There are countless John Wayne Westerns in existence, but a hearty handful stand out above the rest. Hondo is a part of said handful. The story is a somewhat familiar one; that of a lone gunman seeking redemption by helping out a young woman fight off Indians…it just howls “John Wayne Western.” That being said, there are some standout performances and the portrayal of Native Americans is tad more progressive than what was within Westerns of the previous decade.
This film was created at the tail end of the first wave of 3D films, in the 1950s, and it only seems to be utilized during the opening credits and the climactic battle scene (mostly via arrows being shot almost towards the camera). 3D is a term that seems to imply a certain level of campiness, but Hondo avoids that pitfall by developing its characters and enriching the story with some (non-corny) twists and subplots that help move past the larger, cowboys vs. Indians story.
Geraldine Page was a famously odd choice for leading lady in this picture as she was mainly known as a Broadway stage actress up to that point. Her performance earned her an Oscar nomination, forever shushing any doubters. Page’s chemistry with Wayne varies from nuanced to explosions of emotion as their characters traverse through intense revelations about Wayne’s dark connection to this family’s past.
This is an enjoyable Wayne film, and this Blu Ray edition is pure to please fans of the Duke and of the Western genre. Fans will also enjoy spying a young, Pre-Gunsmoke, James Arness as a young cavalry member.
Widescreen 1.78:1. I can tell that the team behind the digital enhancements here tried their darnedest to make a great transfer. In many ways they succeed (the opening sequence looks gorgeous) but other points have the washed out colouring of a “colorization” film (I assume many readers out there recall that that odd period of film history). It isn’t in “Technocolor,” but rather Warner Bros’ own brand of colour film used.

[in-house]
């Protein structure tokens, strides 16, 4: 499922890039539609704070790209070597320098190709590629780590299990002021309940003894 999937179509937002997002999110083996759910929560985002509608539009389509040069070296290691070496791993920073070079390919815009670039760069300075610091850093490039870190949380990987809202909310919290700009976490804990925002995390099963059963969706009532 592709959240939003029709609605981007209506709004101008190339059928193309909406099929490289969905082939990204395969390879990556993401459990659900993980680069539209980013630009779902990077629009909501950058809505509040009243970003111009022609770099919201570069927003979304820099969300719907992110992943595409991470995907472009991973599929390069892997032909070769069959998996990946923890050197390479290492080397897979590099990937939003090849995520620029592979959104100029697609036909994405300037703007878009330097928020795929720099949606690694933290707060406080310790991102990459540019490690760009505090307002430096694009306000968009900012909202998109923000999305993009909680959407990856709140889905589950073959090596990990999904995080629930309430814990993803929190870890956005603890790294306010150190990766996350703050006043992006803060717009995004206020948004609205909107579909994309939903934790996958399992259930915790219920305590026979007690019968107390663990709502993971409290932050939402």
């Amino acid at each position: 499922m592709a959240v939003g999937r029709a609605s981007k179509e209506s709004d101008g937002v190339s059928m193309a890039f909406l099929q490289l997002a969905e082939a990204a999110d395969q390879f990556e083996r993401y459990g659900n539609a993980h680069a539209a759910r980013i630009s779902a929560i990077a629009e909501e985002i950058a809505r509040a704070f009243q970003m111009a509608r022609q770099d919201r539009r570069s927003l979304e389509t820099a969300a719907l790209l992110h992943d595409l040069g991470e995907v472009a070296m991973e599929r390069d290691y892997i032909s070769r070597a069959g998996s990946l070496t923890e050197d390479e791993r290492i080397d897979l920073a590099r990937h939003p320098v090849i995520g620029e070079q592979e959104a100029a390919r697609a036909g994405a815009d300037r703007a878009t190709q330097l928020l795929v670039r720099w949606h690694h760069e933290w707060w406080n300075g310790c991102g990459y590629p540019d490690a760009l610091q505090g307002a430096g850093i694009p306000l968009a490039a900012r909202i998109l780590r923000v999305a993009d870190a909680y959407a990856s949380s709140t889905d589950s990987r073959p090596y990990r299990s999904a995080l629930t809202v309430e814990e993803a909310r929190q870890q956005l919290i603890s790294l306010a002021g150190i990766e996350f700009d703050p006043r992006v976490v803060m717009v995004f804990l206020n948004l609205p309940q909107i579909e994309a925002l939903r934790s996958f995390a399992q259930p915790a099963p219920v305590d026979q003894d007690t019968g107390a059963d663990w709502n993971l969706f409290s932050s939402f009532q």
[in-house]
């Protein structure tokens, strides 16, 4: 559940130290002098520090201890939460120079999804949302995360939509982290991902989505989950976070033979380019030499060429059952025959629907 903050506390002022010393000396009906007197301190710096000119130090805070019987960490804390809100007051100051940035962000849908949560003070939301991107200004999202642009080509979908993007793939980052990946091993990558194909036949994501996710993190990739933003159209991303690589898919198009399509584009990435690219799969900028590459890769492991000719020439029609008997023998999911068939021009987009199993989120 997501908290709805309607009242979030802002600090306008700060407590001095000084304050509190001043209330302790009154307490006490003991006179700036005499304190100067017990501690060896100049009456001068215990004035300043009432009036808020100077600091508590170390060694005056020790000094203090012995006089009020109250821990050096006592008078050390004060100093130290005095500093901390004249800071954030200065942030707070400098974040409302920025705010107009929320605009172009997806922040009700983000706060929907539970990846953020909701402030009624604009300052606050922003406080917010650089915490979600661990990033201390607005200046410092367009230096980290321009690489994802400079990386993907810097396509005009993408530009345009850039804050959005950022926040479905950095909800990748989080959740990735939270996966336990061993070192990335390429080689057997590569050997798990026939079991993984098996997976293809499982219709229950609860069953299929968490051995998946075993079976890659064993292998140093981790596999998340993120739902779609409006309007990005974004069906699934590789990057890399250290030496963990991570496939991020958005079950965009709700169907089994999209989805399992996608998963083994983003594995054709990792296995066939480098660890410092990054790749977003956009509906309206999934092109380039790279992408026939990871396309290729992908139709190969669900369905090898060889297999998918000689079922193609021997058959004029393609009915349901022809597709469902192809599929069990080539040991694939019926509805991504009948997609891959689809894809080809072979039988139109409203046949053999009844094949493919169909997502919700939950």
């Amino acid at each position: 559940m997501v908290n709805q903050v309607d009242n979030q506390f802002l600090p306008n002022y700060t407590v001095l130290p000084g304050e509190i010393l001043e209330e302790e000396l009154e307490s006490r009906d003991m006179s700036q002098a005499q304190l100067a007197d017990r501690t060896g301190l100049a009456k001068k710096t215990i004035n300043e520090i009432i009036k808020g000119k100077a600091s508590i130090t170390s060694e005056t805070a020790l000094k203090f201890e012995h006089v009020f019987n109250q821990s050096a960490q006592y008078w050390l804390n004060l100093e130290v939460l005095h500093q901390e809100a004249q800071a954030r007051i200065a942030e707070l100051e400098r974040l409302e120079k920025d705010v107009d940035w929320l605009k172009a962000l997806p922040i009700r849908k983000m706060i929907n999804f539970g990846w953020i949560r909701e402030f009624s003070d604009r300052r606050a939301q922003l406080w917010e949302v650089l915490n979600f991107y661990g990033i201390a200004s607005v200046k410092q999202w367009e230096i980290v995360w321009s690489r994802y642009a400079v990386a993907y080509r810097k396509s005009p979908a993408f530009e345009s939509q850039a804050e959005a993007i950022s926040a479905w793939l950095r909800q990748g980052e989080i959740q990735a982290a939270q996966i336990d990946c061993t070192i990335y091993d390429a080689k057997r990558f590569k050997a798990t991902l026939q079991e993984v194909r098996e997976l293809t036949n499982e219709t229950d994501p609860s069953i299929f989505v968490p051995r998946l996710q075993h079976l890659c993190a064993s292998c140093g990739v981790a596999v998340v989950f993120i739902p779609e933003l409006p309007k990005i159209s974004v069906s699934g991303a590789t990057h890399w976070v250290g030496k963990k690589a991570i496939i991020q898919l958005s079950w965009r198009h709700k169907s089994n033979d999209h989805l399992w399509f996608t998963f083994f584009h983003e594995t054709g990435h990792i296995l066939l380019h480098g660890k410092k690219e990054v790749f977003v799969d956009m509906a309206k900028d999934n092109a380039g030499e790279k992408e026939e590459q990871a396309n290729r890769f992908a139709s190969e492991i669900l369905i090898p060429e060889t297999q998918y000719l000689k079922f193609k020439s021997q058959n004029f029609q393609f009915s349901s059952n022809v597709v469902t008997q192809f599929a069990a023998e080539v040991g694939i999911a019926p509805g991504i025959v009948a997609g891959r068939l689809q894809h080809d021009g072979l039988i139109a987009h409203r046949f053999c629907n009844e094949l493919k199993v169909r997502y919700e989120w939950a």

English 5.1 DTS-HD Master Audio, Enlish Digital Mono and English, French, Portugese and Spanish 5.1 Dolby Digital are all available.. The audio experiences even more troubles than the visuals. Again, the team behind this release clearly made an effort but certain bits of dialogue could not be completely salvaged.
Introduction my Leonard Maltin: Mr. Maltin is so much more at home when speaking about the history of film than schmoozing for Entertainment Tonight.
Commentary by Leonard Maltin, Western Historian Frank Thompson, and Actor Lee Aaker: This bunch have a lot of interesting things to say about Hondo, and tie it wonderfully to what is happening in cinema at the time. A very fine commentary track, as it should be.
The Making of Hondo: Contains some additional facts not mentioned in the commentary (though not a whole lot as the aforementioned commentators cover a lot of ground). This is very nicely assembled and presented with great care.
Profile: James Edward Grant: An interesting look at John Wayne’s favourite screenwriter. A treat for Wayne fans/historians.
From the Batjac Vaults: A very short but cute piece of Maltin being shown a John Wayne film “vault” when Hondo was first converted to video in the 1990s. Taken from Entertainment Tonight.
The Apache: A brief history lesson on the particular tribe of Native people featured in this film. As Maltin mentioned in the commentary track, this film featured specific people, and not just an indiscernible mass of “savages” like previous Westerns did.
Photo Gallery: A very nice collection of stills and behind the scenes pictures. Some of the action shots are simply fantastic.
Theatrical Trailer: The original.
This is a great release for Western fans and film collectors alike. I know that I had knocked the Audio and Video quality a tad, but they certainly tried there darndest, and you likely will not find a better release of this film. This is especially true since this happens to be the first time the film is released in “Widescreen.”